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Dunn clarifies rectors’ role at ND

Sarah Mervosh | Thursday, November 19, 2009

The University looks for strong pastoral skills, education and experience when hiring rectors, Assistant Vice President of Student Affairs Sr. Sue Dunn said at the Student Senate meeting Wednesday.

Dunn attended the meeting to clarify the role of rectors after Senators discussed the relationship between rectors and students at their meeting last week.

“Living alongside students in the residence hall and accompanying them on their journey of faith, the rector counsels and advises, provides critical support, and when necessary, calls students to accountability,” a handout that Dunn gave Senators read.

Dunn said each year, the University receives more applications for rector positions than are available.

“We want somebody who has a minimal of a masters education and three to five years of experience in pastoral ministry education,” Dunn said. “Something with a skill set that would enhance their ability to do their [job].”

Rectors typically worked as high school teachers or pastoral ministers prior to becoming a rector, Dunn said.

“Sometimes persons who do a combination of religious education, maybe function in a Catholic parish as a coordinator. They might have done spiritual direction counseling,” she said.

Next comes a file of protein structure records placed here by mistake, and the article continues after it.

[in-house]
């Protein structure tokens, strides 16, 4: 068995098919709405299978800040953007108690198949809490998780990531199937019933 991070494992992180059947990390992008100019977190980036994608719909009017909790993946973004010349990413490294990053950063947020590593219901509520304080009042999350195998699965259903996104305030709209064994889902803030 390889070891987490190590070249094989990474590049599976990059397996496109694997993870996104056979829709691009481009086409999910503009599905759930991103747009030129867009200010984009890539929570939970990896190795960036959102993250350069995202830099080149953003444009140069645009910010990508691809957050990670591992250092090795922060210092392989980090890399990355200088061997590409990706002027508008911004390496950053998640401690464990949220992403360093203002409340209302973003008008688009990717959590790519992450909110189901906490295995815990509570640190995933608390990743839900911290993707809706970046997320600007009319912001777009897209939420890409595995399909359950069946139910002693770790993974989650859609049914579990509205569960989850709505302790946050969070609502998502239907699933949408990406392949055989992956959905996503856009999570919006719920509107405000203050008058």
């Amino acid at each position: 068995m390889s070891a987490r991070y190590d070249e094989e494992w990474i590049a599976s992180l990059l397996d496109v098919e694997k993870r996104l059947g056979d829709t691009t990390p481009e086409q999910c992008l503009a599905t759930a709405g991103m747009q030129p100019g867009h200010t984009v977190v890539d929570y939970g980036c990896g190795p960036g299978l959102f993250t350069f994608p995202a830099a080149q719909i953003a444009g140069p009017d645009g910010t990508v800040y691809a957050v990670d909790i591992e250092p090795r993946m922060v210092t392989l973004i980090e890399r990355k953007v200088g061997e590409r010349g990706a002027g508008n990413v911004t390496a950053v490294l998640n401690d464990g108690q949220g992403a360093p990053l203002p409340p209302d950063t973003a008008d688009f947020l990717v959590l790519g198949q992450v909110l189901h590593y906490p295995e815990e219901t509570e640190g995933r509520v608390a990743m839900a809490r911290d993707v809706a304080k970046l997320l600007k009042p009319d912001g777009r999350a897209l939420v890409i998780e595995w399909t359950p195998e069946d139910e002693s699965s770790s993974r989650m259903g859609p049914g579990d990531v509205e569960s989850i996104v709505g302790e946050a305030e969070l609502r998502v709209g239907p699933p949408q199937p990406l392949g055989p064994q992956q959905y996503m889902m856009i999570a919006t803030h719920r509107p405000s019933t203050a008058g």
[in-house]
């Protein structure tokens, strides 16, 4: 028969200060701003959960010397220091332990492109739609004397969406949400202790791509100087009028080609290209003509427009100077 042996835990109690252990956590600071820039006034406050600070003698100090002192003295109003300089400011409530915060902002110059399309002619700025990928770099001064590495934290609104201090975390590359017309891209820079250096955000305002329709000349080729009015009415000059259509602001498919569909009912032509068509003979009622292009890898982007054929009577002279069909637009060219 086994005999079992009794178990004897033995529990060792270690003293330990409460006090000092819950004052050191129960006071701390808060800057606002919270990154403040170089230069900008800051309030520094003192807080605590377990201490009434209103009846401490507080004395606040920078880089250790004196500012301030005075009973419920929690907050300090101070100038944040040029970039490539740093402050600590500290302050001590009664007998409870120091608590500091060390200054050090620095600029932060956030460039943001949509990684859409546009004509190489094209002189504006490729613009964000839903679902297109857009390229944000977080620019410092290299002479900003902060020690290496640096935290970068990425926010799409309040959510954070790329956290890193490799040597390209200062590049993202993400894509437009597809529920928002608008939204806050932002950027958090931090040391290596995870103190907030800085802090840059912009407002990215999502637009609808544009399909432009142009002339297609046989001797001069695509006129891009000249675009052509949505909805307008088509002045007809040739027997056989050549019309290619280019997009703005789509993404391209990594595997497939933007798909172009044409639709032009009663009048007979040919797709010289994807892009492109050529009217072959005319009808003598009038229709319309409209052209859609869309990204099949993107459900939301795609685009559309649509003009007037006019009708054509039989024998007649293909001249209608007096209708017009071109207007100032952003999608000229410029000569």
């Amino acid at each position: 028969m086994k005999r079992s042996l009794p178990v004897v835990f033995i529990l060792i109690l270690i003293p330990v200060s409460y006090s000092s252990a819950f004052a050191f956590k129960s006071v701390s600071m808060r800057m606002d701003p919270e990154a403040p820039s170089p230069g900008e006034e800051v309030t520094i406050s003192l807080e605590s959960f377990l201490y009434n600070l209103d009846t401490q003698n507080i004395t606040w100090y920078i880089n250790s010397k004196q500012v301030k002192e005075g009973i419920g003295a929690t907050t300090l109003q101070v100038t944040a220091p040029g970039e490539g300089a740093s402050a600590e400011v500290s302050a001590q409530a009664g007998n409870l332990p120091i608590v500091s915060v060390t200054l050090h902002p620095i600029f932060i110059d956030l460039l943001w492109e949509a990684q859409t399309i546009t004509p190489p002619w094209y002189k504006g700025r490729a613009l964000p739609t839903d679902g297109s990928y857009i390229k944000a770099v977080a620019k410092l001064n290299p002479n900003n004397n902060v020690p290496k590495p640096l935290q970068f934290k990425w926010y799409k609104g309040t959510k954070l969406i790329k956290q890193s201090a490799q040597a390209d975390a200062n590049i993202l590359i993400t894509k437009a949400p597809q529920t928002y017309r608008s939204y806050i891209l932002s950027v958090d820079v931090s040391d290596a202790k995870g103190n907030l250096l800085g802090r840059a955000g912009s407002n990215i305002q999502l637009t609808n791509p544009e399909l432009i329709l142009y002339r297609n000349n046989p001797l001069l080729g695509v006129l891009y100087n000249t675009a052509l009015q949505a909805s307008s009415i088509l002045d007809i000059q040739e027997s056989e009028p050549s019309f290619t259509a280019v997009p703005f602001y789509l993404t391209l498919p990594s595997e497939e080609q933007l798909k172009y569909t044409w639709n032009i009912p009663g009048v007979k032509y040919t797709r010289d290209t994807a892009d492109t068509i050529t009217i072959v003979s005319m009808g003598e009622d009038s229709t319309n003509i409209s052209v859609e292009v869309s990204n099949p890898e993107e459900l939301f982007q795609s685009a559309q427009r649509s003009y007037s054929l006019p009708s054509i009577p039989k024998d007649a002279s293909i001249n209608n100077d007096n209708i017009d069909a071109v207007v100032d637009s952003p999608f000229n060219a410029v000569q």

Dunn said the University does not have a preference for religious involvement of rectors. Currently, however, 67 percent of rectors are priests, brothers or sisters, her handout said.
Dunn said the University hopes rectors will stay several years once hired.

“Hopefully a person who is hired is able to have the stability within a hall, so hopefully a person understands that we would like them to stay at least through three plus years, for continuity for the sake of the hall community,” she said.

Hired rectors undergo training prior to the beginning of the school year, Dunn said.
“When a person is hired to become a rector,” she said. “They are on campus for several days and they get an overview of all things related to student life.

“In addition to that, then they go through the all hall training. After that all hall training, they’re having weekly meetings,” Dunn said. “They also have a weekly luncheon with one other member of senior staff to discuss how things are going.”

Rectors also continue to grow during their time at the position, she said.

“One of the things that we try to foster and value throughout the University is that we are all life long learners,” Dunn said. “So [rectors attend] different programs, different workshops.

“There are opportunities after someone is hired to grow in skills, and then hopefully have ongoing conversations with their supervisors,” she said. “Ongoing conversation to see what are strengths, what are things that could be improved or changed.”

The Hall Life Survey, which students are asked to fill out each year, also provides feedback for rectors from students in their dorms.

Dunn, who previously served as rectress of Lyons Hall, said the survey was important to her.

“Personally, I took the hall evaluations really seriously,” she said. “I know that how I was between year one and year two, and I think there were some things that I changed.”
The job of a rector or rectress is considered a full time position, Dunn said.

“There is a possibility that they can do something else on a part-time basis,” she said. “For example, some of the rectors teach one course or two.”
Working another job on the side is not recommended for first-year rectors, Dunn said.